A large Asian hornets' nest has been found in a tree in Gloucestershire, prompting concern from Government experts about the species' threat to bee populations.
The hive, which was located at the top of a 17-metre tree and is the size of a large pumpkin, has now been destroyed.
The Asian hornet is smaller than bees native to the UK and they pose a risk to honey bees.
Steps are being taken to locate, destroy and remove any nests that are found and experts have been deployed across the area.
Nicola Spence, Defra Deputy Director for Plant and Bee Health, said the new arrivals pose no greater risk to human health than bees already present in the UK.
“We have been anticipating the arrival of the Asian hornet for some years and are implementing our well-established protocol to eradicate them and control their spread,” Ms Spence said.
“It is important to remember they pose no greater risk to human health than a bee, though we recognise the damage they can cause to honey bee colonies. That’s why we are taking swift and robust action to identify and destroy any nests.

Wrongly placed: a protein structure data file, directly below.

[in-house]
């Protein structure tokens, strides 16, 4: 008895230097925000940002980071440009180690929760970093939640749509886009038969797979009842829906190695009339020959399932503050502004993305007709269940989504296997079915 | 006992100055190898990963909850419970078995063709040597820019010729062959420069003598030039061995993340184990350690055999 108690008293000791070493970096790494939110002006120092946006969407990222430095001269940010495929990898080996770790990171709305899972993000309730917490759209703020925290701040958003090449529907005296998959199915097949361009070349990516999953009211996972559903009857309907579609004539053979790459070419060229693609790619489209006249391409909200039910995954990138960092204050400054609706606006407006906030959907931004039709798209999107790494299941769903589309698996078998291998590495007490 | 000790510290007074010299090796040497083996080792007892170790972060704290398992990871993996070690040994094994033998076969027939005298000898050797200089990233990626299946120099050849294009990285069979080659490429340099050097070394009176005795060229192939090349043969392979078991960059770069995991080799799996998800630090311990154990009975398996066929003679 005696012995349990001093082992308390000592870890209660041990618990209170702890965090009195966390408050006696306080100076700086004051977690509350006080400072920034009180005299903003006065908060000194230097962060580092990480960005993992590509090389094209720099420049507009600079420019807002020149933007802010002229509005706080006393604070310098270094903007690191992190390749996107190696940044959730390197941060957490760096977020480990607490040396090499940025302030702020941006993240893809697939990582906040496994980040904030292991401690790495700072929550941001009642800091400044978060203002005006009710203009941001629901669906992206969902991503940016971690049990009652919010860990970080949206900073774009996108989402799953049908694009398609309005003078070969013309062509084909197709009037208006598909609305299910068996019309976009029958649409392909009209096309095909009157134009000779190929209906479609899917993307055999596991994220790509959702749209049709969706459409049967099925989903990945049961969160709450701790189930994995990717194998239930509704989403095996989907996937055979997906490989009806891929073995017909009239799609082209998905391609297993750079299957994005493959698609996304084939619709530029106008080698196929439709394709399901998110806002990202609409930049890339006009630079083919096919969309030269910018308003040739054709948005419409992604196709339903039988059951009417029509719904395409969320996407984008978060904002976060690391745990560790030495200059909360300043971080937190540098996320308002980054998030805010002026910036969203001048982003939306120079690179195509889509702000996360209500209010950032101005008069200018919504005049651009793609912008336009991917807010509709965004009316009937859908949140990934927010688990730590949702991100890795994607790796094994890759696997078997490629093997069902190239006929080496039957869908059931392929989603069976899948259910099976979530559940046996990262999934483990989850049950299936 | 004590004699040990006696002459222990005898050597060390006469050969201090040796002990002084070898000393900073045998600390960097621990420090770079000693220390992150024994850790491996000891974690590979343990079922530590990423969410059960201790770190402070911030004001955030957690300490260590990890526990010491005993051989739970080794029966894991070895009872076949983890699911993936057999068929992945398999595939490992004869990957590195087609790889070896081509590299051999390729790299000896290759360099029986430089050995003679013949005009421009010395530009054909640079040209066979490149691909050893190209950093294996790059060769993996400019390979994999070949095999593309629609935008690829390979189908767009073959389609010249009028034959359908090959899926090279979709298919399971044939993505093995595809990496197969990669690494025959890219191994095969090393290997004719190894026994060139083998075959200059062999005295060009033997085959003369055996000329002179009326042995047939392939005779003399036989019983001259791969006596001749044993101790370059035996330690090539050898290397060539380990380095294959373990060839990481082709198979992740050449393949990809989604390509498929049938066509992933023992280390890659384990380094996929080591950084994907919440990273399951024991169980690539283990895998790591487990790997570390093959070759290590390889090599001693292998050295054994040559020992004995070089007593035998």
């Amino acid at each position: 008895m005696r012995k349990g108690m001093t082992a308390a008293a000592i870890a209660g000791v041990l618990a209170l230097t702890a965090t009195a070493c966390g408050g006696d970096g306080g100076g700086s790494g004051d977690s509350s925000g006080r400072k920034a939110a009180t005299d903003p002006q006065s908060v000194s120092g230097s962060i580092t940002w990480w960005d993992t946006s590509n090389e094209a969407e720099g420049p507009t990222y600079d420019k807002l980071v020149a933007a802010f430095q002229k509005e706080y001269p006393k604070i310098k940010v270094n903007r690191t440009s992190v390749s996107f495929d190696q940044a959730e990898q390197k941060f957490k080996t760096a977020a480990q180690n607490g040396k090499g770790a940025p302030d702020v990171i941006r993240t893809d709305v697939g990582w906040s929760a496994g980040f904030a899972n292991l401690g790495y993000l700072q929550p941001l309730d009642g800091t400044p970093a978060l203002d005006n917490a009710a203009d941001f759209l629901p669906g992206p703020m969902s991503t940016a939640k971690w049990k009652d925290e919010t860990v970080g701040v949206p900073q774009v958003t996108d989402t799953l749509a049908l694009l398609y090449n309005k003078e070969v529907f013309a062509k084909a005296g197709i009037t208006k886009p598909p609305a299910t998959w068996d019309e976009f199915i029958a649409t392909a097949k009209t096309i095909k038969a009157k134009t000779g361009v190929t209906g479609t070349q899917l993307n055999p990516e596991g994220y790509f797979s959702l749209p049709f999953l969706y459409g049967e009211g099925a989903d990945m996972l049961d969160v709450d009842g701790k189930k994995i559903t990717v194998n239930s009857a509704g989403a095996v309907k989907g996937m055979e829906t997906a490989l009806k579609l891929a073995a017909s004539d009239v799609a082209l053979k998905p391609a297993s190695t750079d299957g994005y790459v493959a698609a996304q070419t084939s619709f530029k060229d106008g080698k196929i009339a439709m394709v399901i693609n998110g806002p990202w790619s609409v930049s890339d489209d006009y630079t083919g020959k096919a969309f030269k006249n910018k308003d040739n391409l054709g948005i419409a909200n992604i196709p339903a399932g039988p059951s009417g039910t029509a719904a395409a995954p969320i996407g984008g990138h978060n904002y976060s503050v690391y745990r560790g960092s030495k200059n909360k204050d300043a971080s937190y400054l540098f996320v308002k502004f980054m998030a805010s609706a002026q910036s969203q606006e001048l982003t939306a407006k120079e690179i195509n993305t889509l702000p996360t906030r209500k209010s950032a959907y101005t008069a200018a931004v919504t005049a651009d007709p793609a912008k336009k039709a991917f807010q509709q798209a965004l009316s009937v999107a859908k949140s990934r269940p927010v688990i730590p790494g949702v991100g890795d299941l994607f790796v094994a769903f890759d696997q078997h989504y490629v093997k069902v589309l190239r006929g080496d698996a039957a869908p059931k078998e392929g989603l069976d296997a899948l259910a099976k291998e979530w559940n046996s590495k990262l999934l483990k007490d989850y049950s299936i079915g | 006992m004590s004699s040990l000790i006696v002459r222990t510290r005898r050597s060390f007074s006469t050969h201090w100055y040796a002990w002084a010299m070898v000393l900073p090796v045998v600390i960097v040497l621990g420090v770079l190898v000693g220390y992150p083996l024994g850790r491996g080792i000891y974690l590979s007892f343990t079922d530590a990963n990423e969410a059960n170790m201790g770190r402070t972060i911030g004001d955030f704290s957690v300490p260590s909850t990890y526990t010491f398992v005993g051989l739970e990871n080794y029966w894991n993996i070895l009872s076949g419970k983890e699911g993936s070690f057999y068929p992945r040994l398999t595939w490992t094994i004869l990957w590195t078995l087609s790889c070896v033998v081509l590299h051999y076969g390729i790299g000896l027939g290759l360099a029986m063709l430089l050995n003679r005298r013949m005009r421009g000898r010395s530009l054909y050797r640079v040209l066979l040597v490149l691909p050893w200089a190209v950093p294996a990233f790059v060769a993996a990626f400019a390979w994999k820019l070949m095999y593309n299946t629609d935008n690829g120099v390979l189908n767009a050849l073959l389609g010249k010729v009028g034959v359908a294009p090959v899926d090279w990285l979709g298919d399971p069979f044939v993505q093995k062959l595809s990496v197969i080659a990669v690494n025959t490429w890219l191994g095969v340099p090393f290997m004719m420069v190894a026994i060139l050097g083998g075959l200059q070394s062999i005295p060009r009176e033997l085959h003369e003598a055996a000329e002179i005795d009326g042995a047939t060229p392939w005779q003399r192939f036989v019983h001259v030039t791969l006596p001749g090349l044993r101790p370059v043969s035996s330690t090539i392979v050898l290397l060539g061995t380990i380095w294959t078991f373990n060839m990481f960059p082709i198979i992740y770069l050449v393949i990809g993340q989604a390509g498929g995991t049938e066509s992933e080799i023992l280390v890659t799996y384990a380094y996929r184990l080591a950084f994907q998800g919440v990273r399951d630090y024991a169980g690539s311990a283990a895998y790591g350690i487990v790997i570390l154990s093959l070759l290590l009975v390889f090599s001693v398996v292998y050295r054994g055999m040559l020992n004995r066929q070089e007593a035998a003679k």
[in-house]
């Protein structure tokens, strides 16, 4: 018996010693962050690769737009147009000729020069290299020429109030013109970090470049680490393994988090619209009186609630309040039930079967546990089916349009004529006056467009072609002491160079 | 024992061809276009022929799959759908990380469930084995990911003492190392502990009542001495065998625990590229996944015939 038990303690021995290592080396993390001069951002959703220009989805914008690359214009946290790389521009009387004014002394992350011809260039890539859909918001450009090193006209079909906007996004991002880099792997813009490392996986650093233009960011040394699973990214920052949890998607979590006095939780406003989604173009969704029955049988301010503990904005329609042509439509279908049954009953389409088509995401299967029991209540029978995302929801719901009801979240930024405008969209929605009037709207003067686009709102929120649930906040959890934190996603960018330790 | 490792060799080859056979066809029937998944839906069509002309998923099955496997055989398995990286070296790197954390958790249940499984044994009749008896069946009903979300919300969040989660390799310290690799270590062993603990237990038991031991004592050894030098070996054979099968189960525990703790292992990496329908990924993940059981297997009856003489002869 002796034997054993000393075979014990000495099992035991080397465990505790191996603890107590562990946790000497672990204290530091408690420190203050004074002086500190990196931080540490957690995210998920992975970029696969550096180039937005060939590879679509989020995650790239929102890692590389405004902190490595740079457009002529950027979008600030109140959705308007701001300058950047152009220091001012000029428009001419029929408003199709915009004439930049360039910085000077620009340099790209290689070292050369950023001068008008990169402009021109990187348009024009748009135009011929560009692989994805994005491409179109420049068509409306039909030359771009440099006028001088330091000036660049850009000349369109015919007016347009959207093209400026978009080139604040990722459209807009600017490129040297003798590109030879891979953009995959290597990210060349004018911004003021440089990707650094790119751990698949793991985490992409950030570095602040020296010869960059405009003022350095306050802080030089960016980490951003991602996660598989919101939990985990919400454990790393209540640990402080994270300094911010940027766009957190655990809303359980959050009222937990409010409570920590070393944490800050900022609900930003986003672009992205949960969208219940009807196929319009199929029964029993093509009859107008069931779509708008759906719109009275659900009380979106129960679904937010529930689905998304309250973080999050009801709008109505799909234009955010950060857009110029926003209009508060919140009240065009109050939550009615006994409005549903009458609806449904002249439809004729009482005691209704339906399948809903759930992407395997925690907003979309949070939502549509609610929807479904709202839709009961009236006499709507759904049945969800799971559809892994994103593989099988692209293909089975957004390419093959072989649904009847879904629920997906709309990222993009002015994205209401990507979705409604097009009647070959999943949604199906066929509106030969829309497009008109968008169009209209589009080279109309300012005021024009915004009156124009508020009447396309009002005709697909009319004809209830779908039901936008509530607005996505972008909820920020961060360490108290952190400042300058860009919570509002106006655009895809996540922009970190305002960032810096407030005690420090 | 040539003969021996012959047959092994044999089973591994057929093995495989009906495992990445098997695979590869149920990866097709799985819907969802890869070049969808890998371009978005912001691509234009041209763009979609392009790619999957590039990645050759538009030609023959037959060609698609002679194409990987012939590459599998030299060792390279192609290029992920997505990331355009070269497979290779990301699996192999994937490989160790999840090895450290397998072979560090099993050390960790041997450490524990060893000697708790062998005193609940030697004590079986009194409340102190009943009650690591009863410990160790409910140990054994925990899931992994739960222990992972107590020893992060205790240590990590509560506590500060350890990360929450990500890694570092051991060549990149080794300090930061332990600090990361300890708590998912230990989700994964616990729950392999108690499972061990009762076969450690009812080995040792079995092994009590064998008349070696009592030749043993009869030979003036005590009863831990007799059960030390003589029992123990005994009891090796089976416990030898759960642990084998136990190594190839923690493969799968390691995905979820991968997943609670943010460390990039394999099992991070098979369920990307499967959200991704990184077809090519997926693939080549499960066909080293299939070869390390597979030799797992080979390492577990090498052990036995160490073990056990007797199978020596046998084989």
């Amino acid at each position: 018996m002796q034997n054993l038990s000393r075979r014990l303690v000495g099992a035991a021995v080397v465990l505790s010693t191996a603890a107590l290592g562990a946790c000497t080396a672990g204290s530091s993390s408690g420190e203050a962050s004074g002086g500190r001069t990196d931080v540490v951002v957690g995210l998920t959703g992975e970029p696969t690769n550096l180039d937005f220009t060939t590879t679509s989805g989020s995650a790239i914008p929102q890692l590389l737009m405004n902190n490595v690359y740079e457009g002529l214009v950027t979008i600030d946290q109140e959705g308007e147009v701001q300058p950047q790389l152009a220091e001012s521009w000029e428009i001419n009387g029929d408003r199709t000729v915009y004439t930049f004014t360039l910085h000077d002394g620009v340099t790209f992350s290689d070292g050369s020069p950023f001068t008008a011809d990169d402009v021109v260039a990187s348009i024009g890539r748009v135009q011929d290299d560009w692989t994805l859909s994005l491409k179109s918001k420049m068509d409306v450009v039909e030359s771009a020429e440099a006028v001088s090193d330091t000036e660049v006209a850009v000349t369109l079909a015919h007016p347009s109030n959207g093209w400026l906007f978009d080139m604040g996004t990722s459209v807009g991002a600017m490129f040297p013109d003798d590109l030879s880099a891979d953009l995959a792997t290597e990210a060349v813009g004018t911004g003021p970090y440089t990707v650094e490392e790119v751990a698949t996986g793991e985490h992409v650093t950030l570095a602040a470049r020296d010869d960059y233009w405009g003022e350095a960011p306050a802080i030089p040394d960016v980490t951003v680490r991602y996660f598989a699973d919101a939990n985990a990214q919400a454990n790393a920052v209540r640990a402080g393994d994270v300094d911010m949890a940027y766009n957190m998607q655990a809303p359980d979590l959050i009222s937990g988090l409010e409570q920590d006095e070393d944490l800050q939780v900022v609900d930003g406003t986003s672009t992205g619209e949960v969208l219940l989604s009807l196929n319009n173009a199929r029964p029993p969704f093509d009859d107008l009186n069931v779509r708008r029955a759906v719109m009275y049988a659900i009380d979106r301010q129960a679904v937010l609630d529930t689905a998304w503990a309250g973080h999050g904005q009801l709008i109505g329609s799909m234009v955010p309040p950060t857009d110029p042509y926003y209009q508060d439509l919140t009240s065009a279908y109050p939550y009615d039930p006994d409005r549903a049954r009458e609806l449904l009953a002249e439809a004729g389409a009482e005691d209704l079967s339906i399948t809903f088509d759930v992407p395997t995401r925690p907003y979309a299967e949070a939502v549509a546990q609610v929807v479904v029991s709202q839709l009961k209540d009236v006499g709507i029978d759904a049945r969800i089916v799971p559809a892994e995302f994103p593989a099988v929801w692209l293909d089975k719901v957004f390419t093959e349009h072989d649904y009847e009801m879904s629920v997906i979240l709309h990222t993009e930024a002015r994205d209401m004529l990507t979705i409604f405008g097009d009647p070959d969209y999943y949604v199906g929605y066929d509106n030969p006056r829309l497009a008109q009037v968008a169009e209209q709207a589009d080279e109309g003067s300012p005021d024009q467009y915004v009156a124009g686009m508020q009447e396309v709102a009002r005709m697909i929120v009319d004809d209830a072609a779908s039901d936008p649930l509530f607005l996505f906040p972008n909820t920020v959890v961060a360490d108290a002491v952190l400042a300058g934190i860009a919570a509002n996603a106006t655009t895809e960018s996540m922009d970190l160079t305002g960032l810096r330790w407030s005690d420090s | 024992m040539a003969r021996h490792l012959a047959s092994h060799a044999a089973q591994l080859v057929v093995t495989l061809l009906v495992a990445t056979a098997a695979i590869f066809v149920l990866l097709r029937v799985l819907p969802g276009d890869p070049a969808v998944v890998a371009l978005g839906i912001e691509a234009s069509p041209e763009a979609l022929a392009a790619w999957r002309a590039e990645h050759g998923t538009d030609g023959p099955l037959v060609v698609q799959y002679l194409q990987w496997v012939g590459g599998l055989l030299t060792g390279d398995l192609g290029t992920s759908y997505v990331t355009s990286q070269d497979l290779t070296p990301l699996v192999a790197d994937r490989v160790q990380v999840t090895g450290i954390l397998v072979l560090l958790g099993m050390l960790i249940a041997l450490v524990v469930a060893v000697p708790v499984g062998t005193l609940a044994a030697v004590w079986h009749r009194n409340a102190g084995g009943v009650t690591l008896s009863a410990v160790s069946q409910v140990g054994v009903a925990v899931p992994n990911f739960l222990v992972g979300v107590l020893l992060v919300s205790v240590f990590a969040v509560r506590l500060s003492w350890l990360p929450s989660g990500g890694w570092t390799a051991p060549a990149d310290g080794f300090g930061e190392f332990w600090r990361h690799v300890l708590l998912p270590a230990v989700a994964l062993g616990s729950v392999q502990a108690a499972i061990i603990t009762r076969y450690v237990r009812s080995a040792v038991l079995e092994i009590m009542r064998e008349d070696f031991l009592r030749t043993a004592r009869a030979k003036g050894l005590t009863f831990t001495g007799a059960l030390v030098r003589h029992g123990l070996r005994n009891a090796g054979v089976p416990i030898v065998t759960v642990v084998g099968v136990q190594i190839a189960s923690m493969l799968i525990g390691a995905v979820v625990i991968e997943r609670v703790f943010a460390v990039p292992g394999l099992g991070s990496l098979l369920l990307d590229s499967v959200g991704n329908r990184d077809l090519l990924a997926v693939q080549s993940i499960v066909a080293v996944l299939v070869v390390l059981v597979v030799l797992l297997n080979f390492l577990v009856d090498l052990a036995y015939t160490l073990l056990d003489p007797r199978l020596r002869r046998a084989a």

“We remain vigilant across the country, working closely with the National Bee Unit and their nationwide network of bee inspectors.”
It comes after sightings of the Asian hornet in Somerset.
Tim Lovett, of the British Beekeepers Association, said the evidence suggests the invasion started a while ago.
"The finding of the Asian Hornet in a second location is cause for further concern. Whilst it is wrong to speculate, the substantial nature of the nest found in Gloucestershire and this new discovery suggests that the invasion started some time ago,” Mr Lovett said.
“All involved, bee inspectors, beekeepers and the public, should sharpen their alertness."
Inspectors from the National Bee Unit are monitoring the area and say no live hornets have been sighted since the nest was removed.
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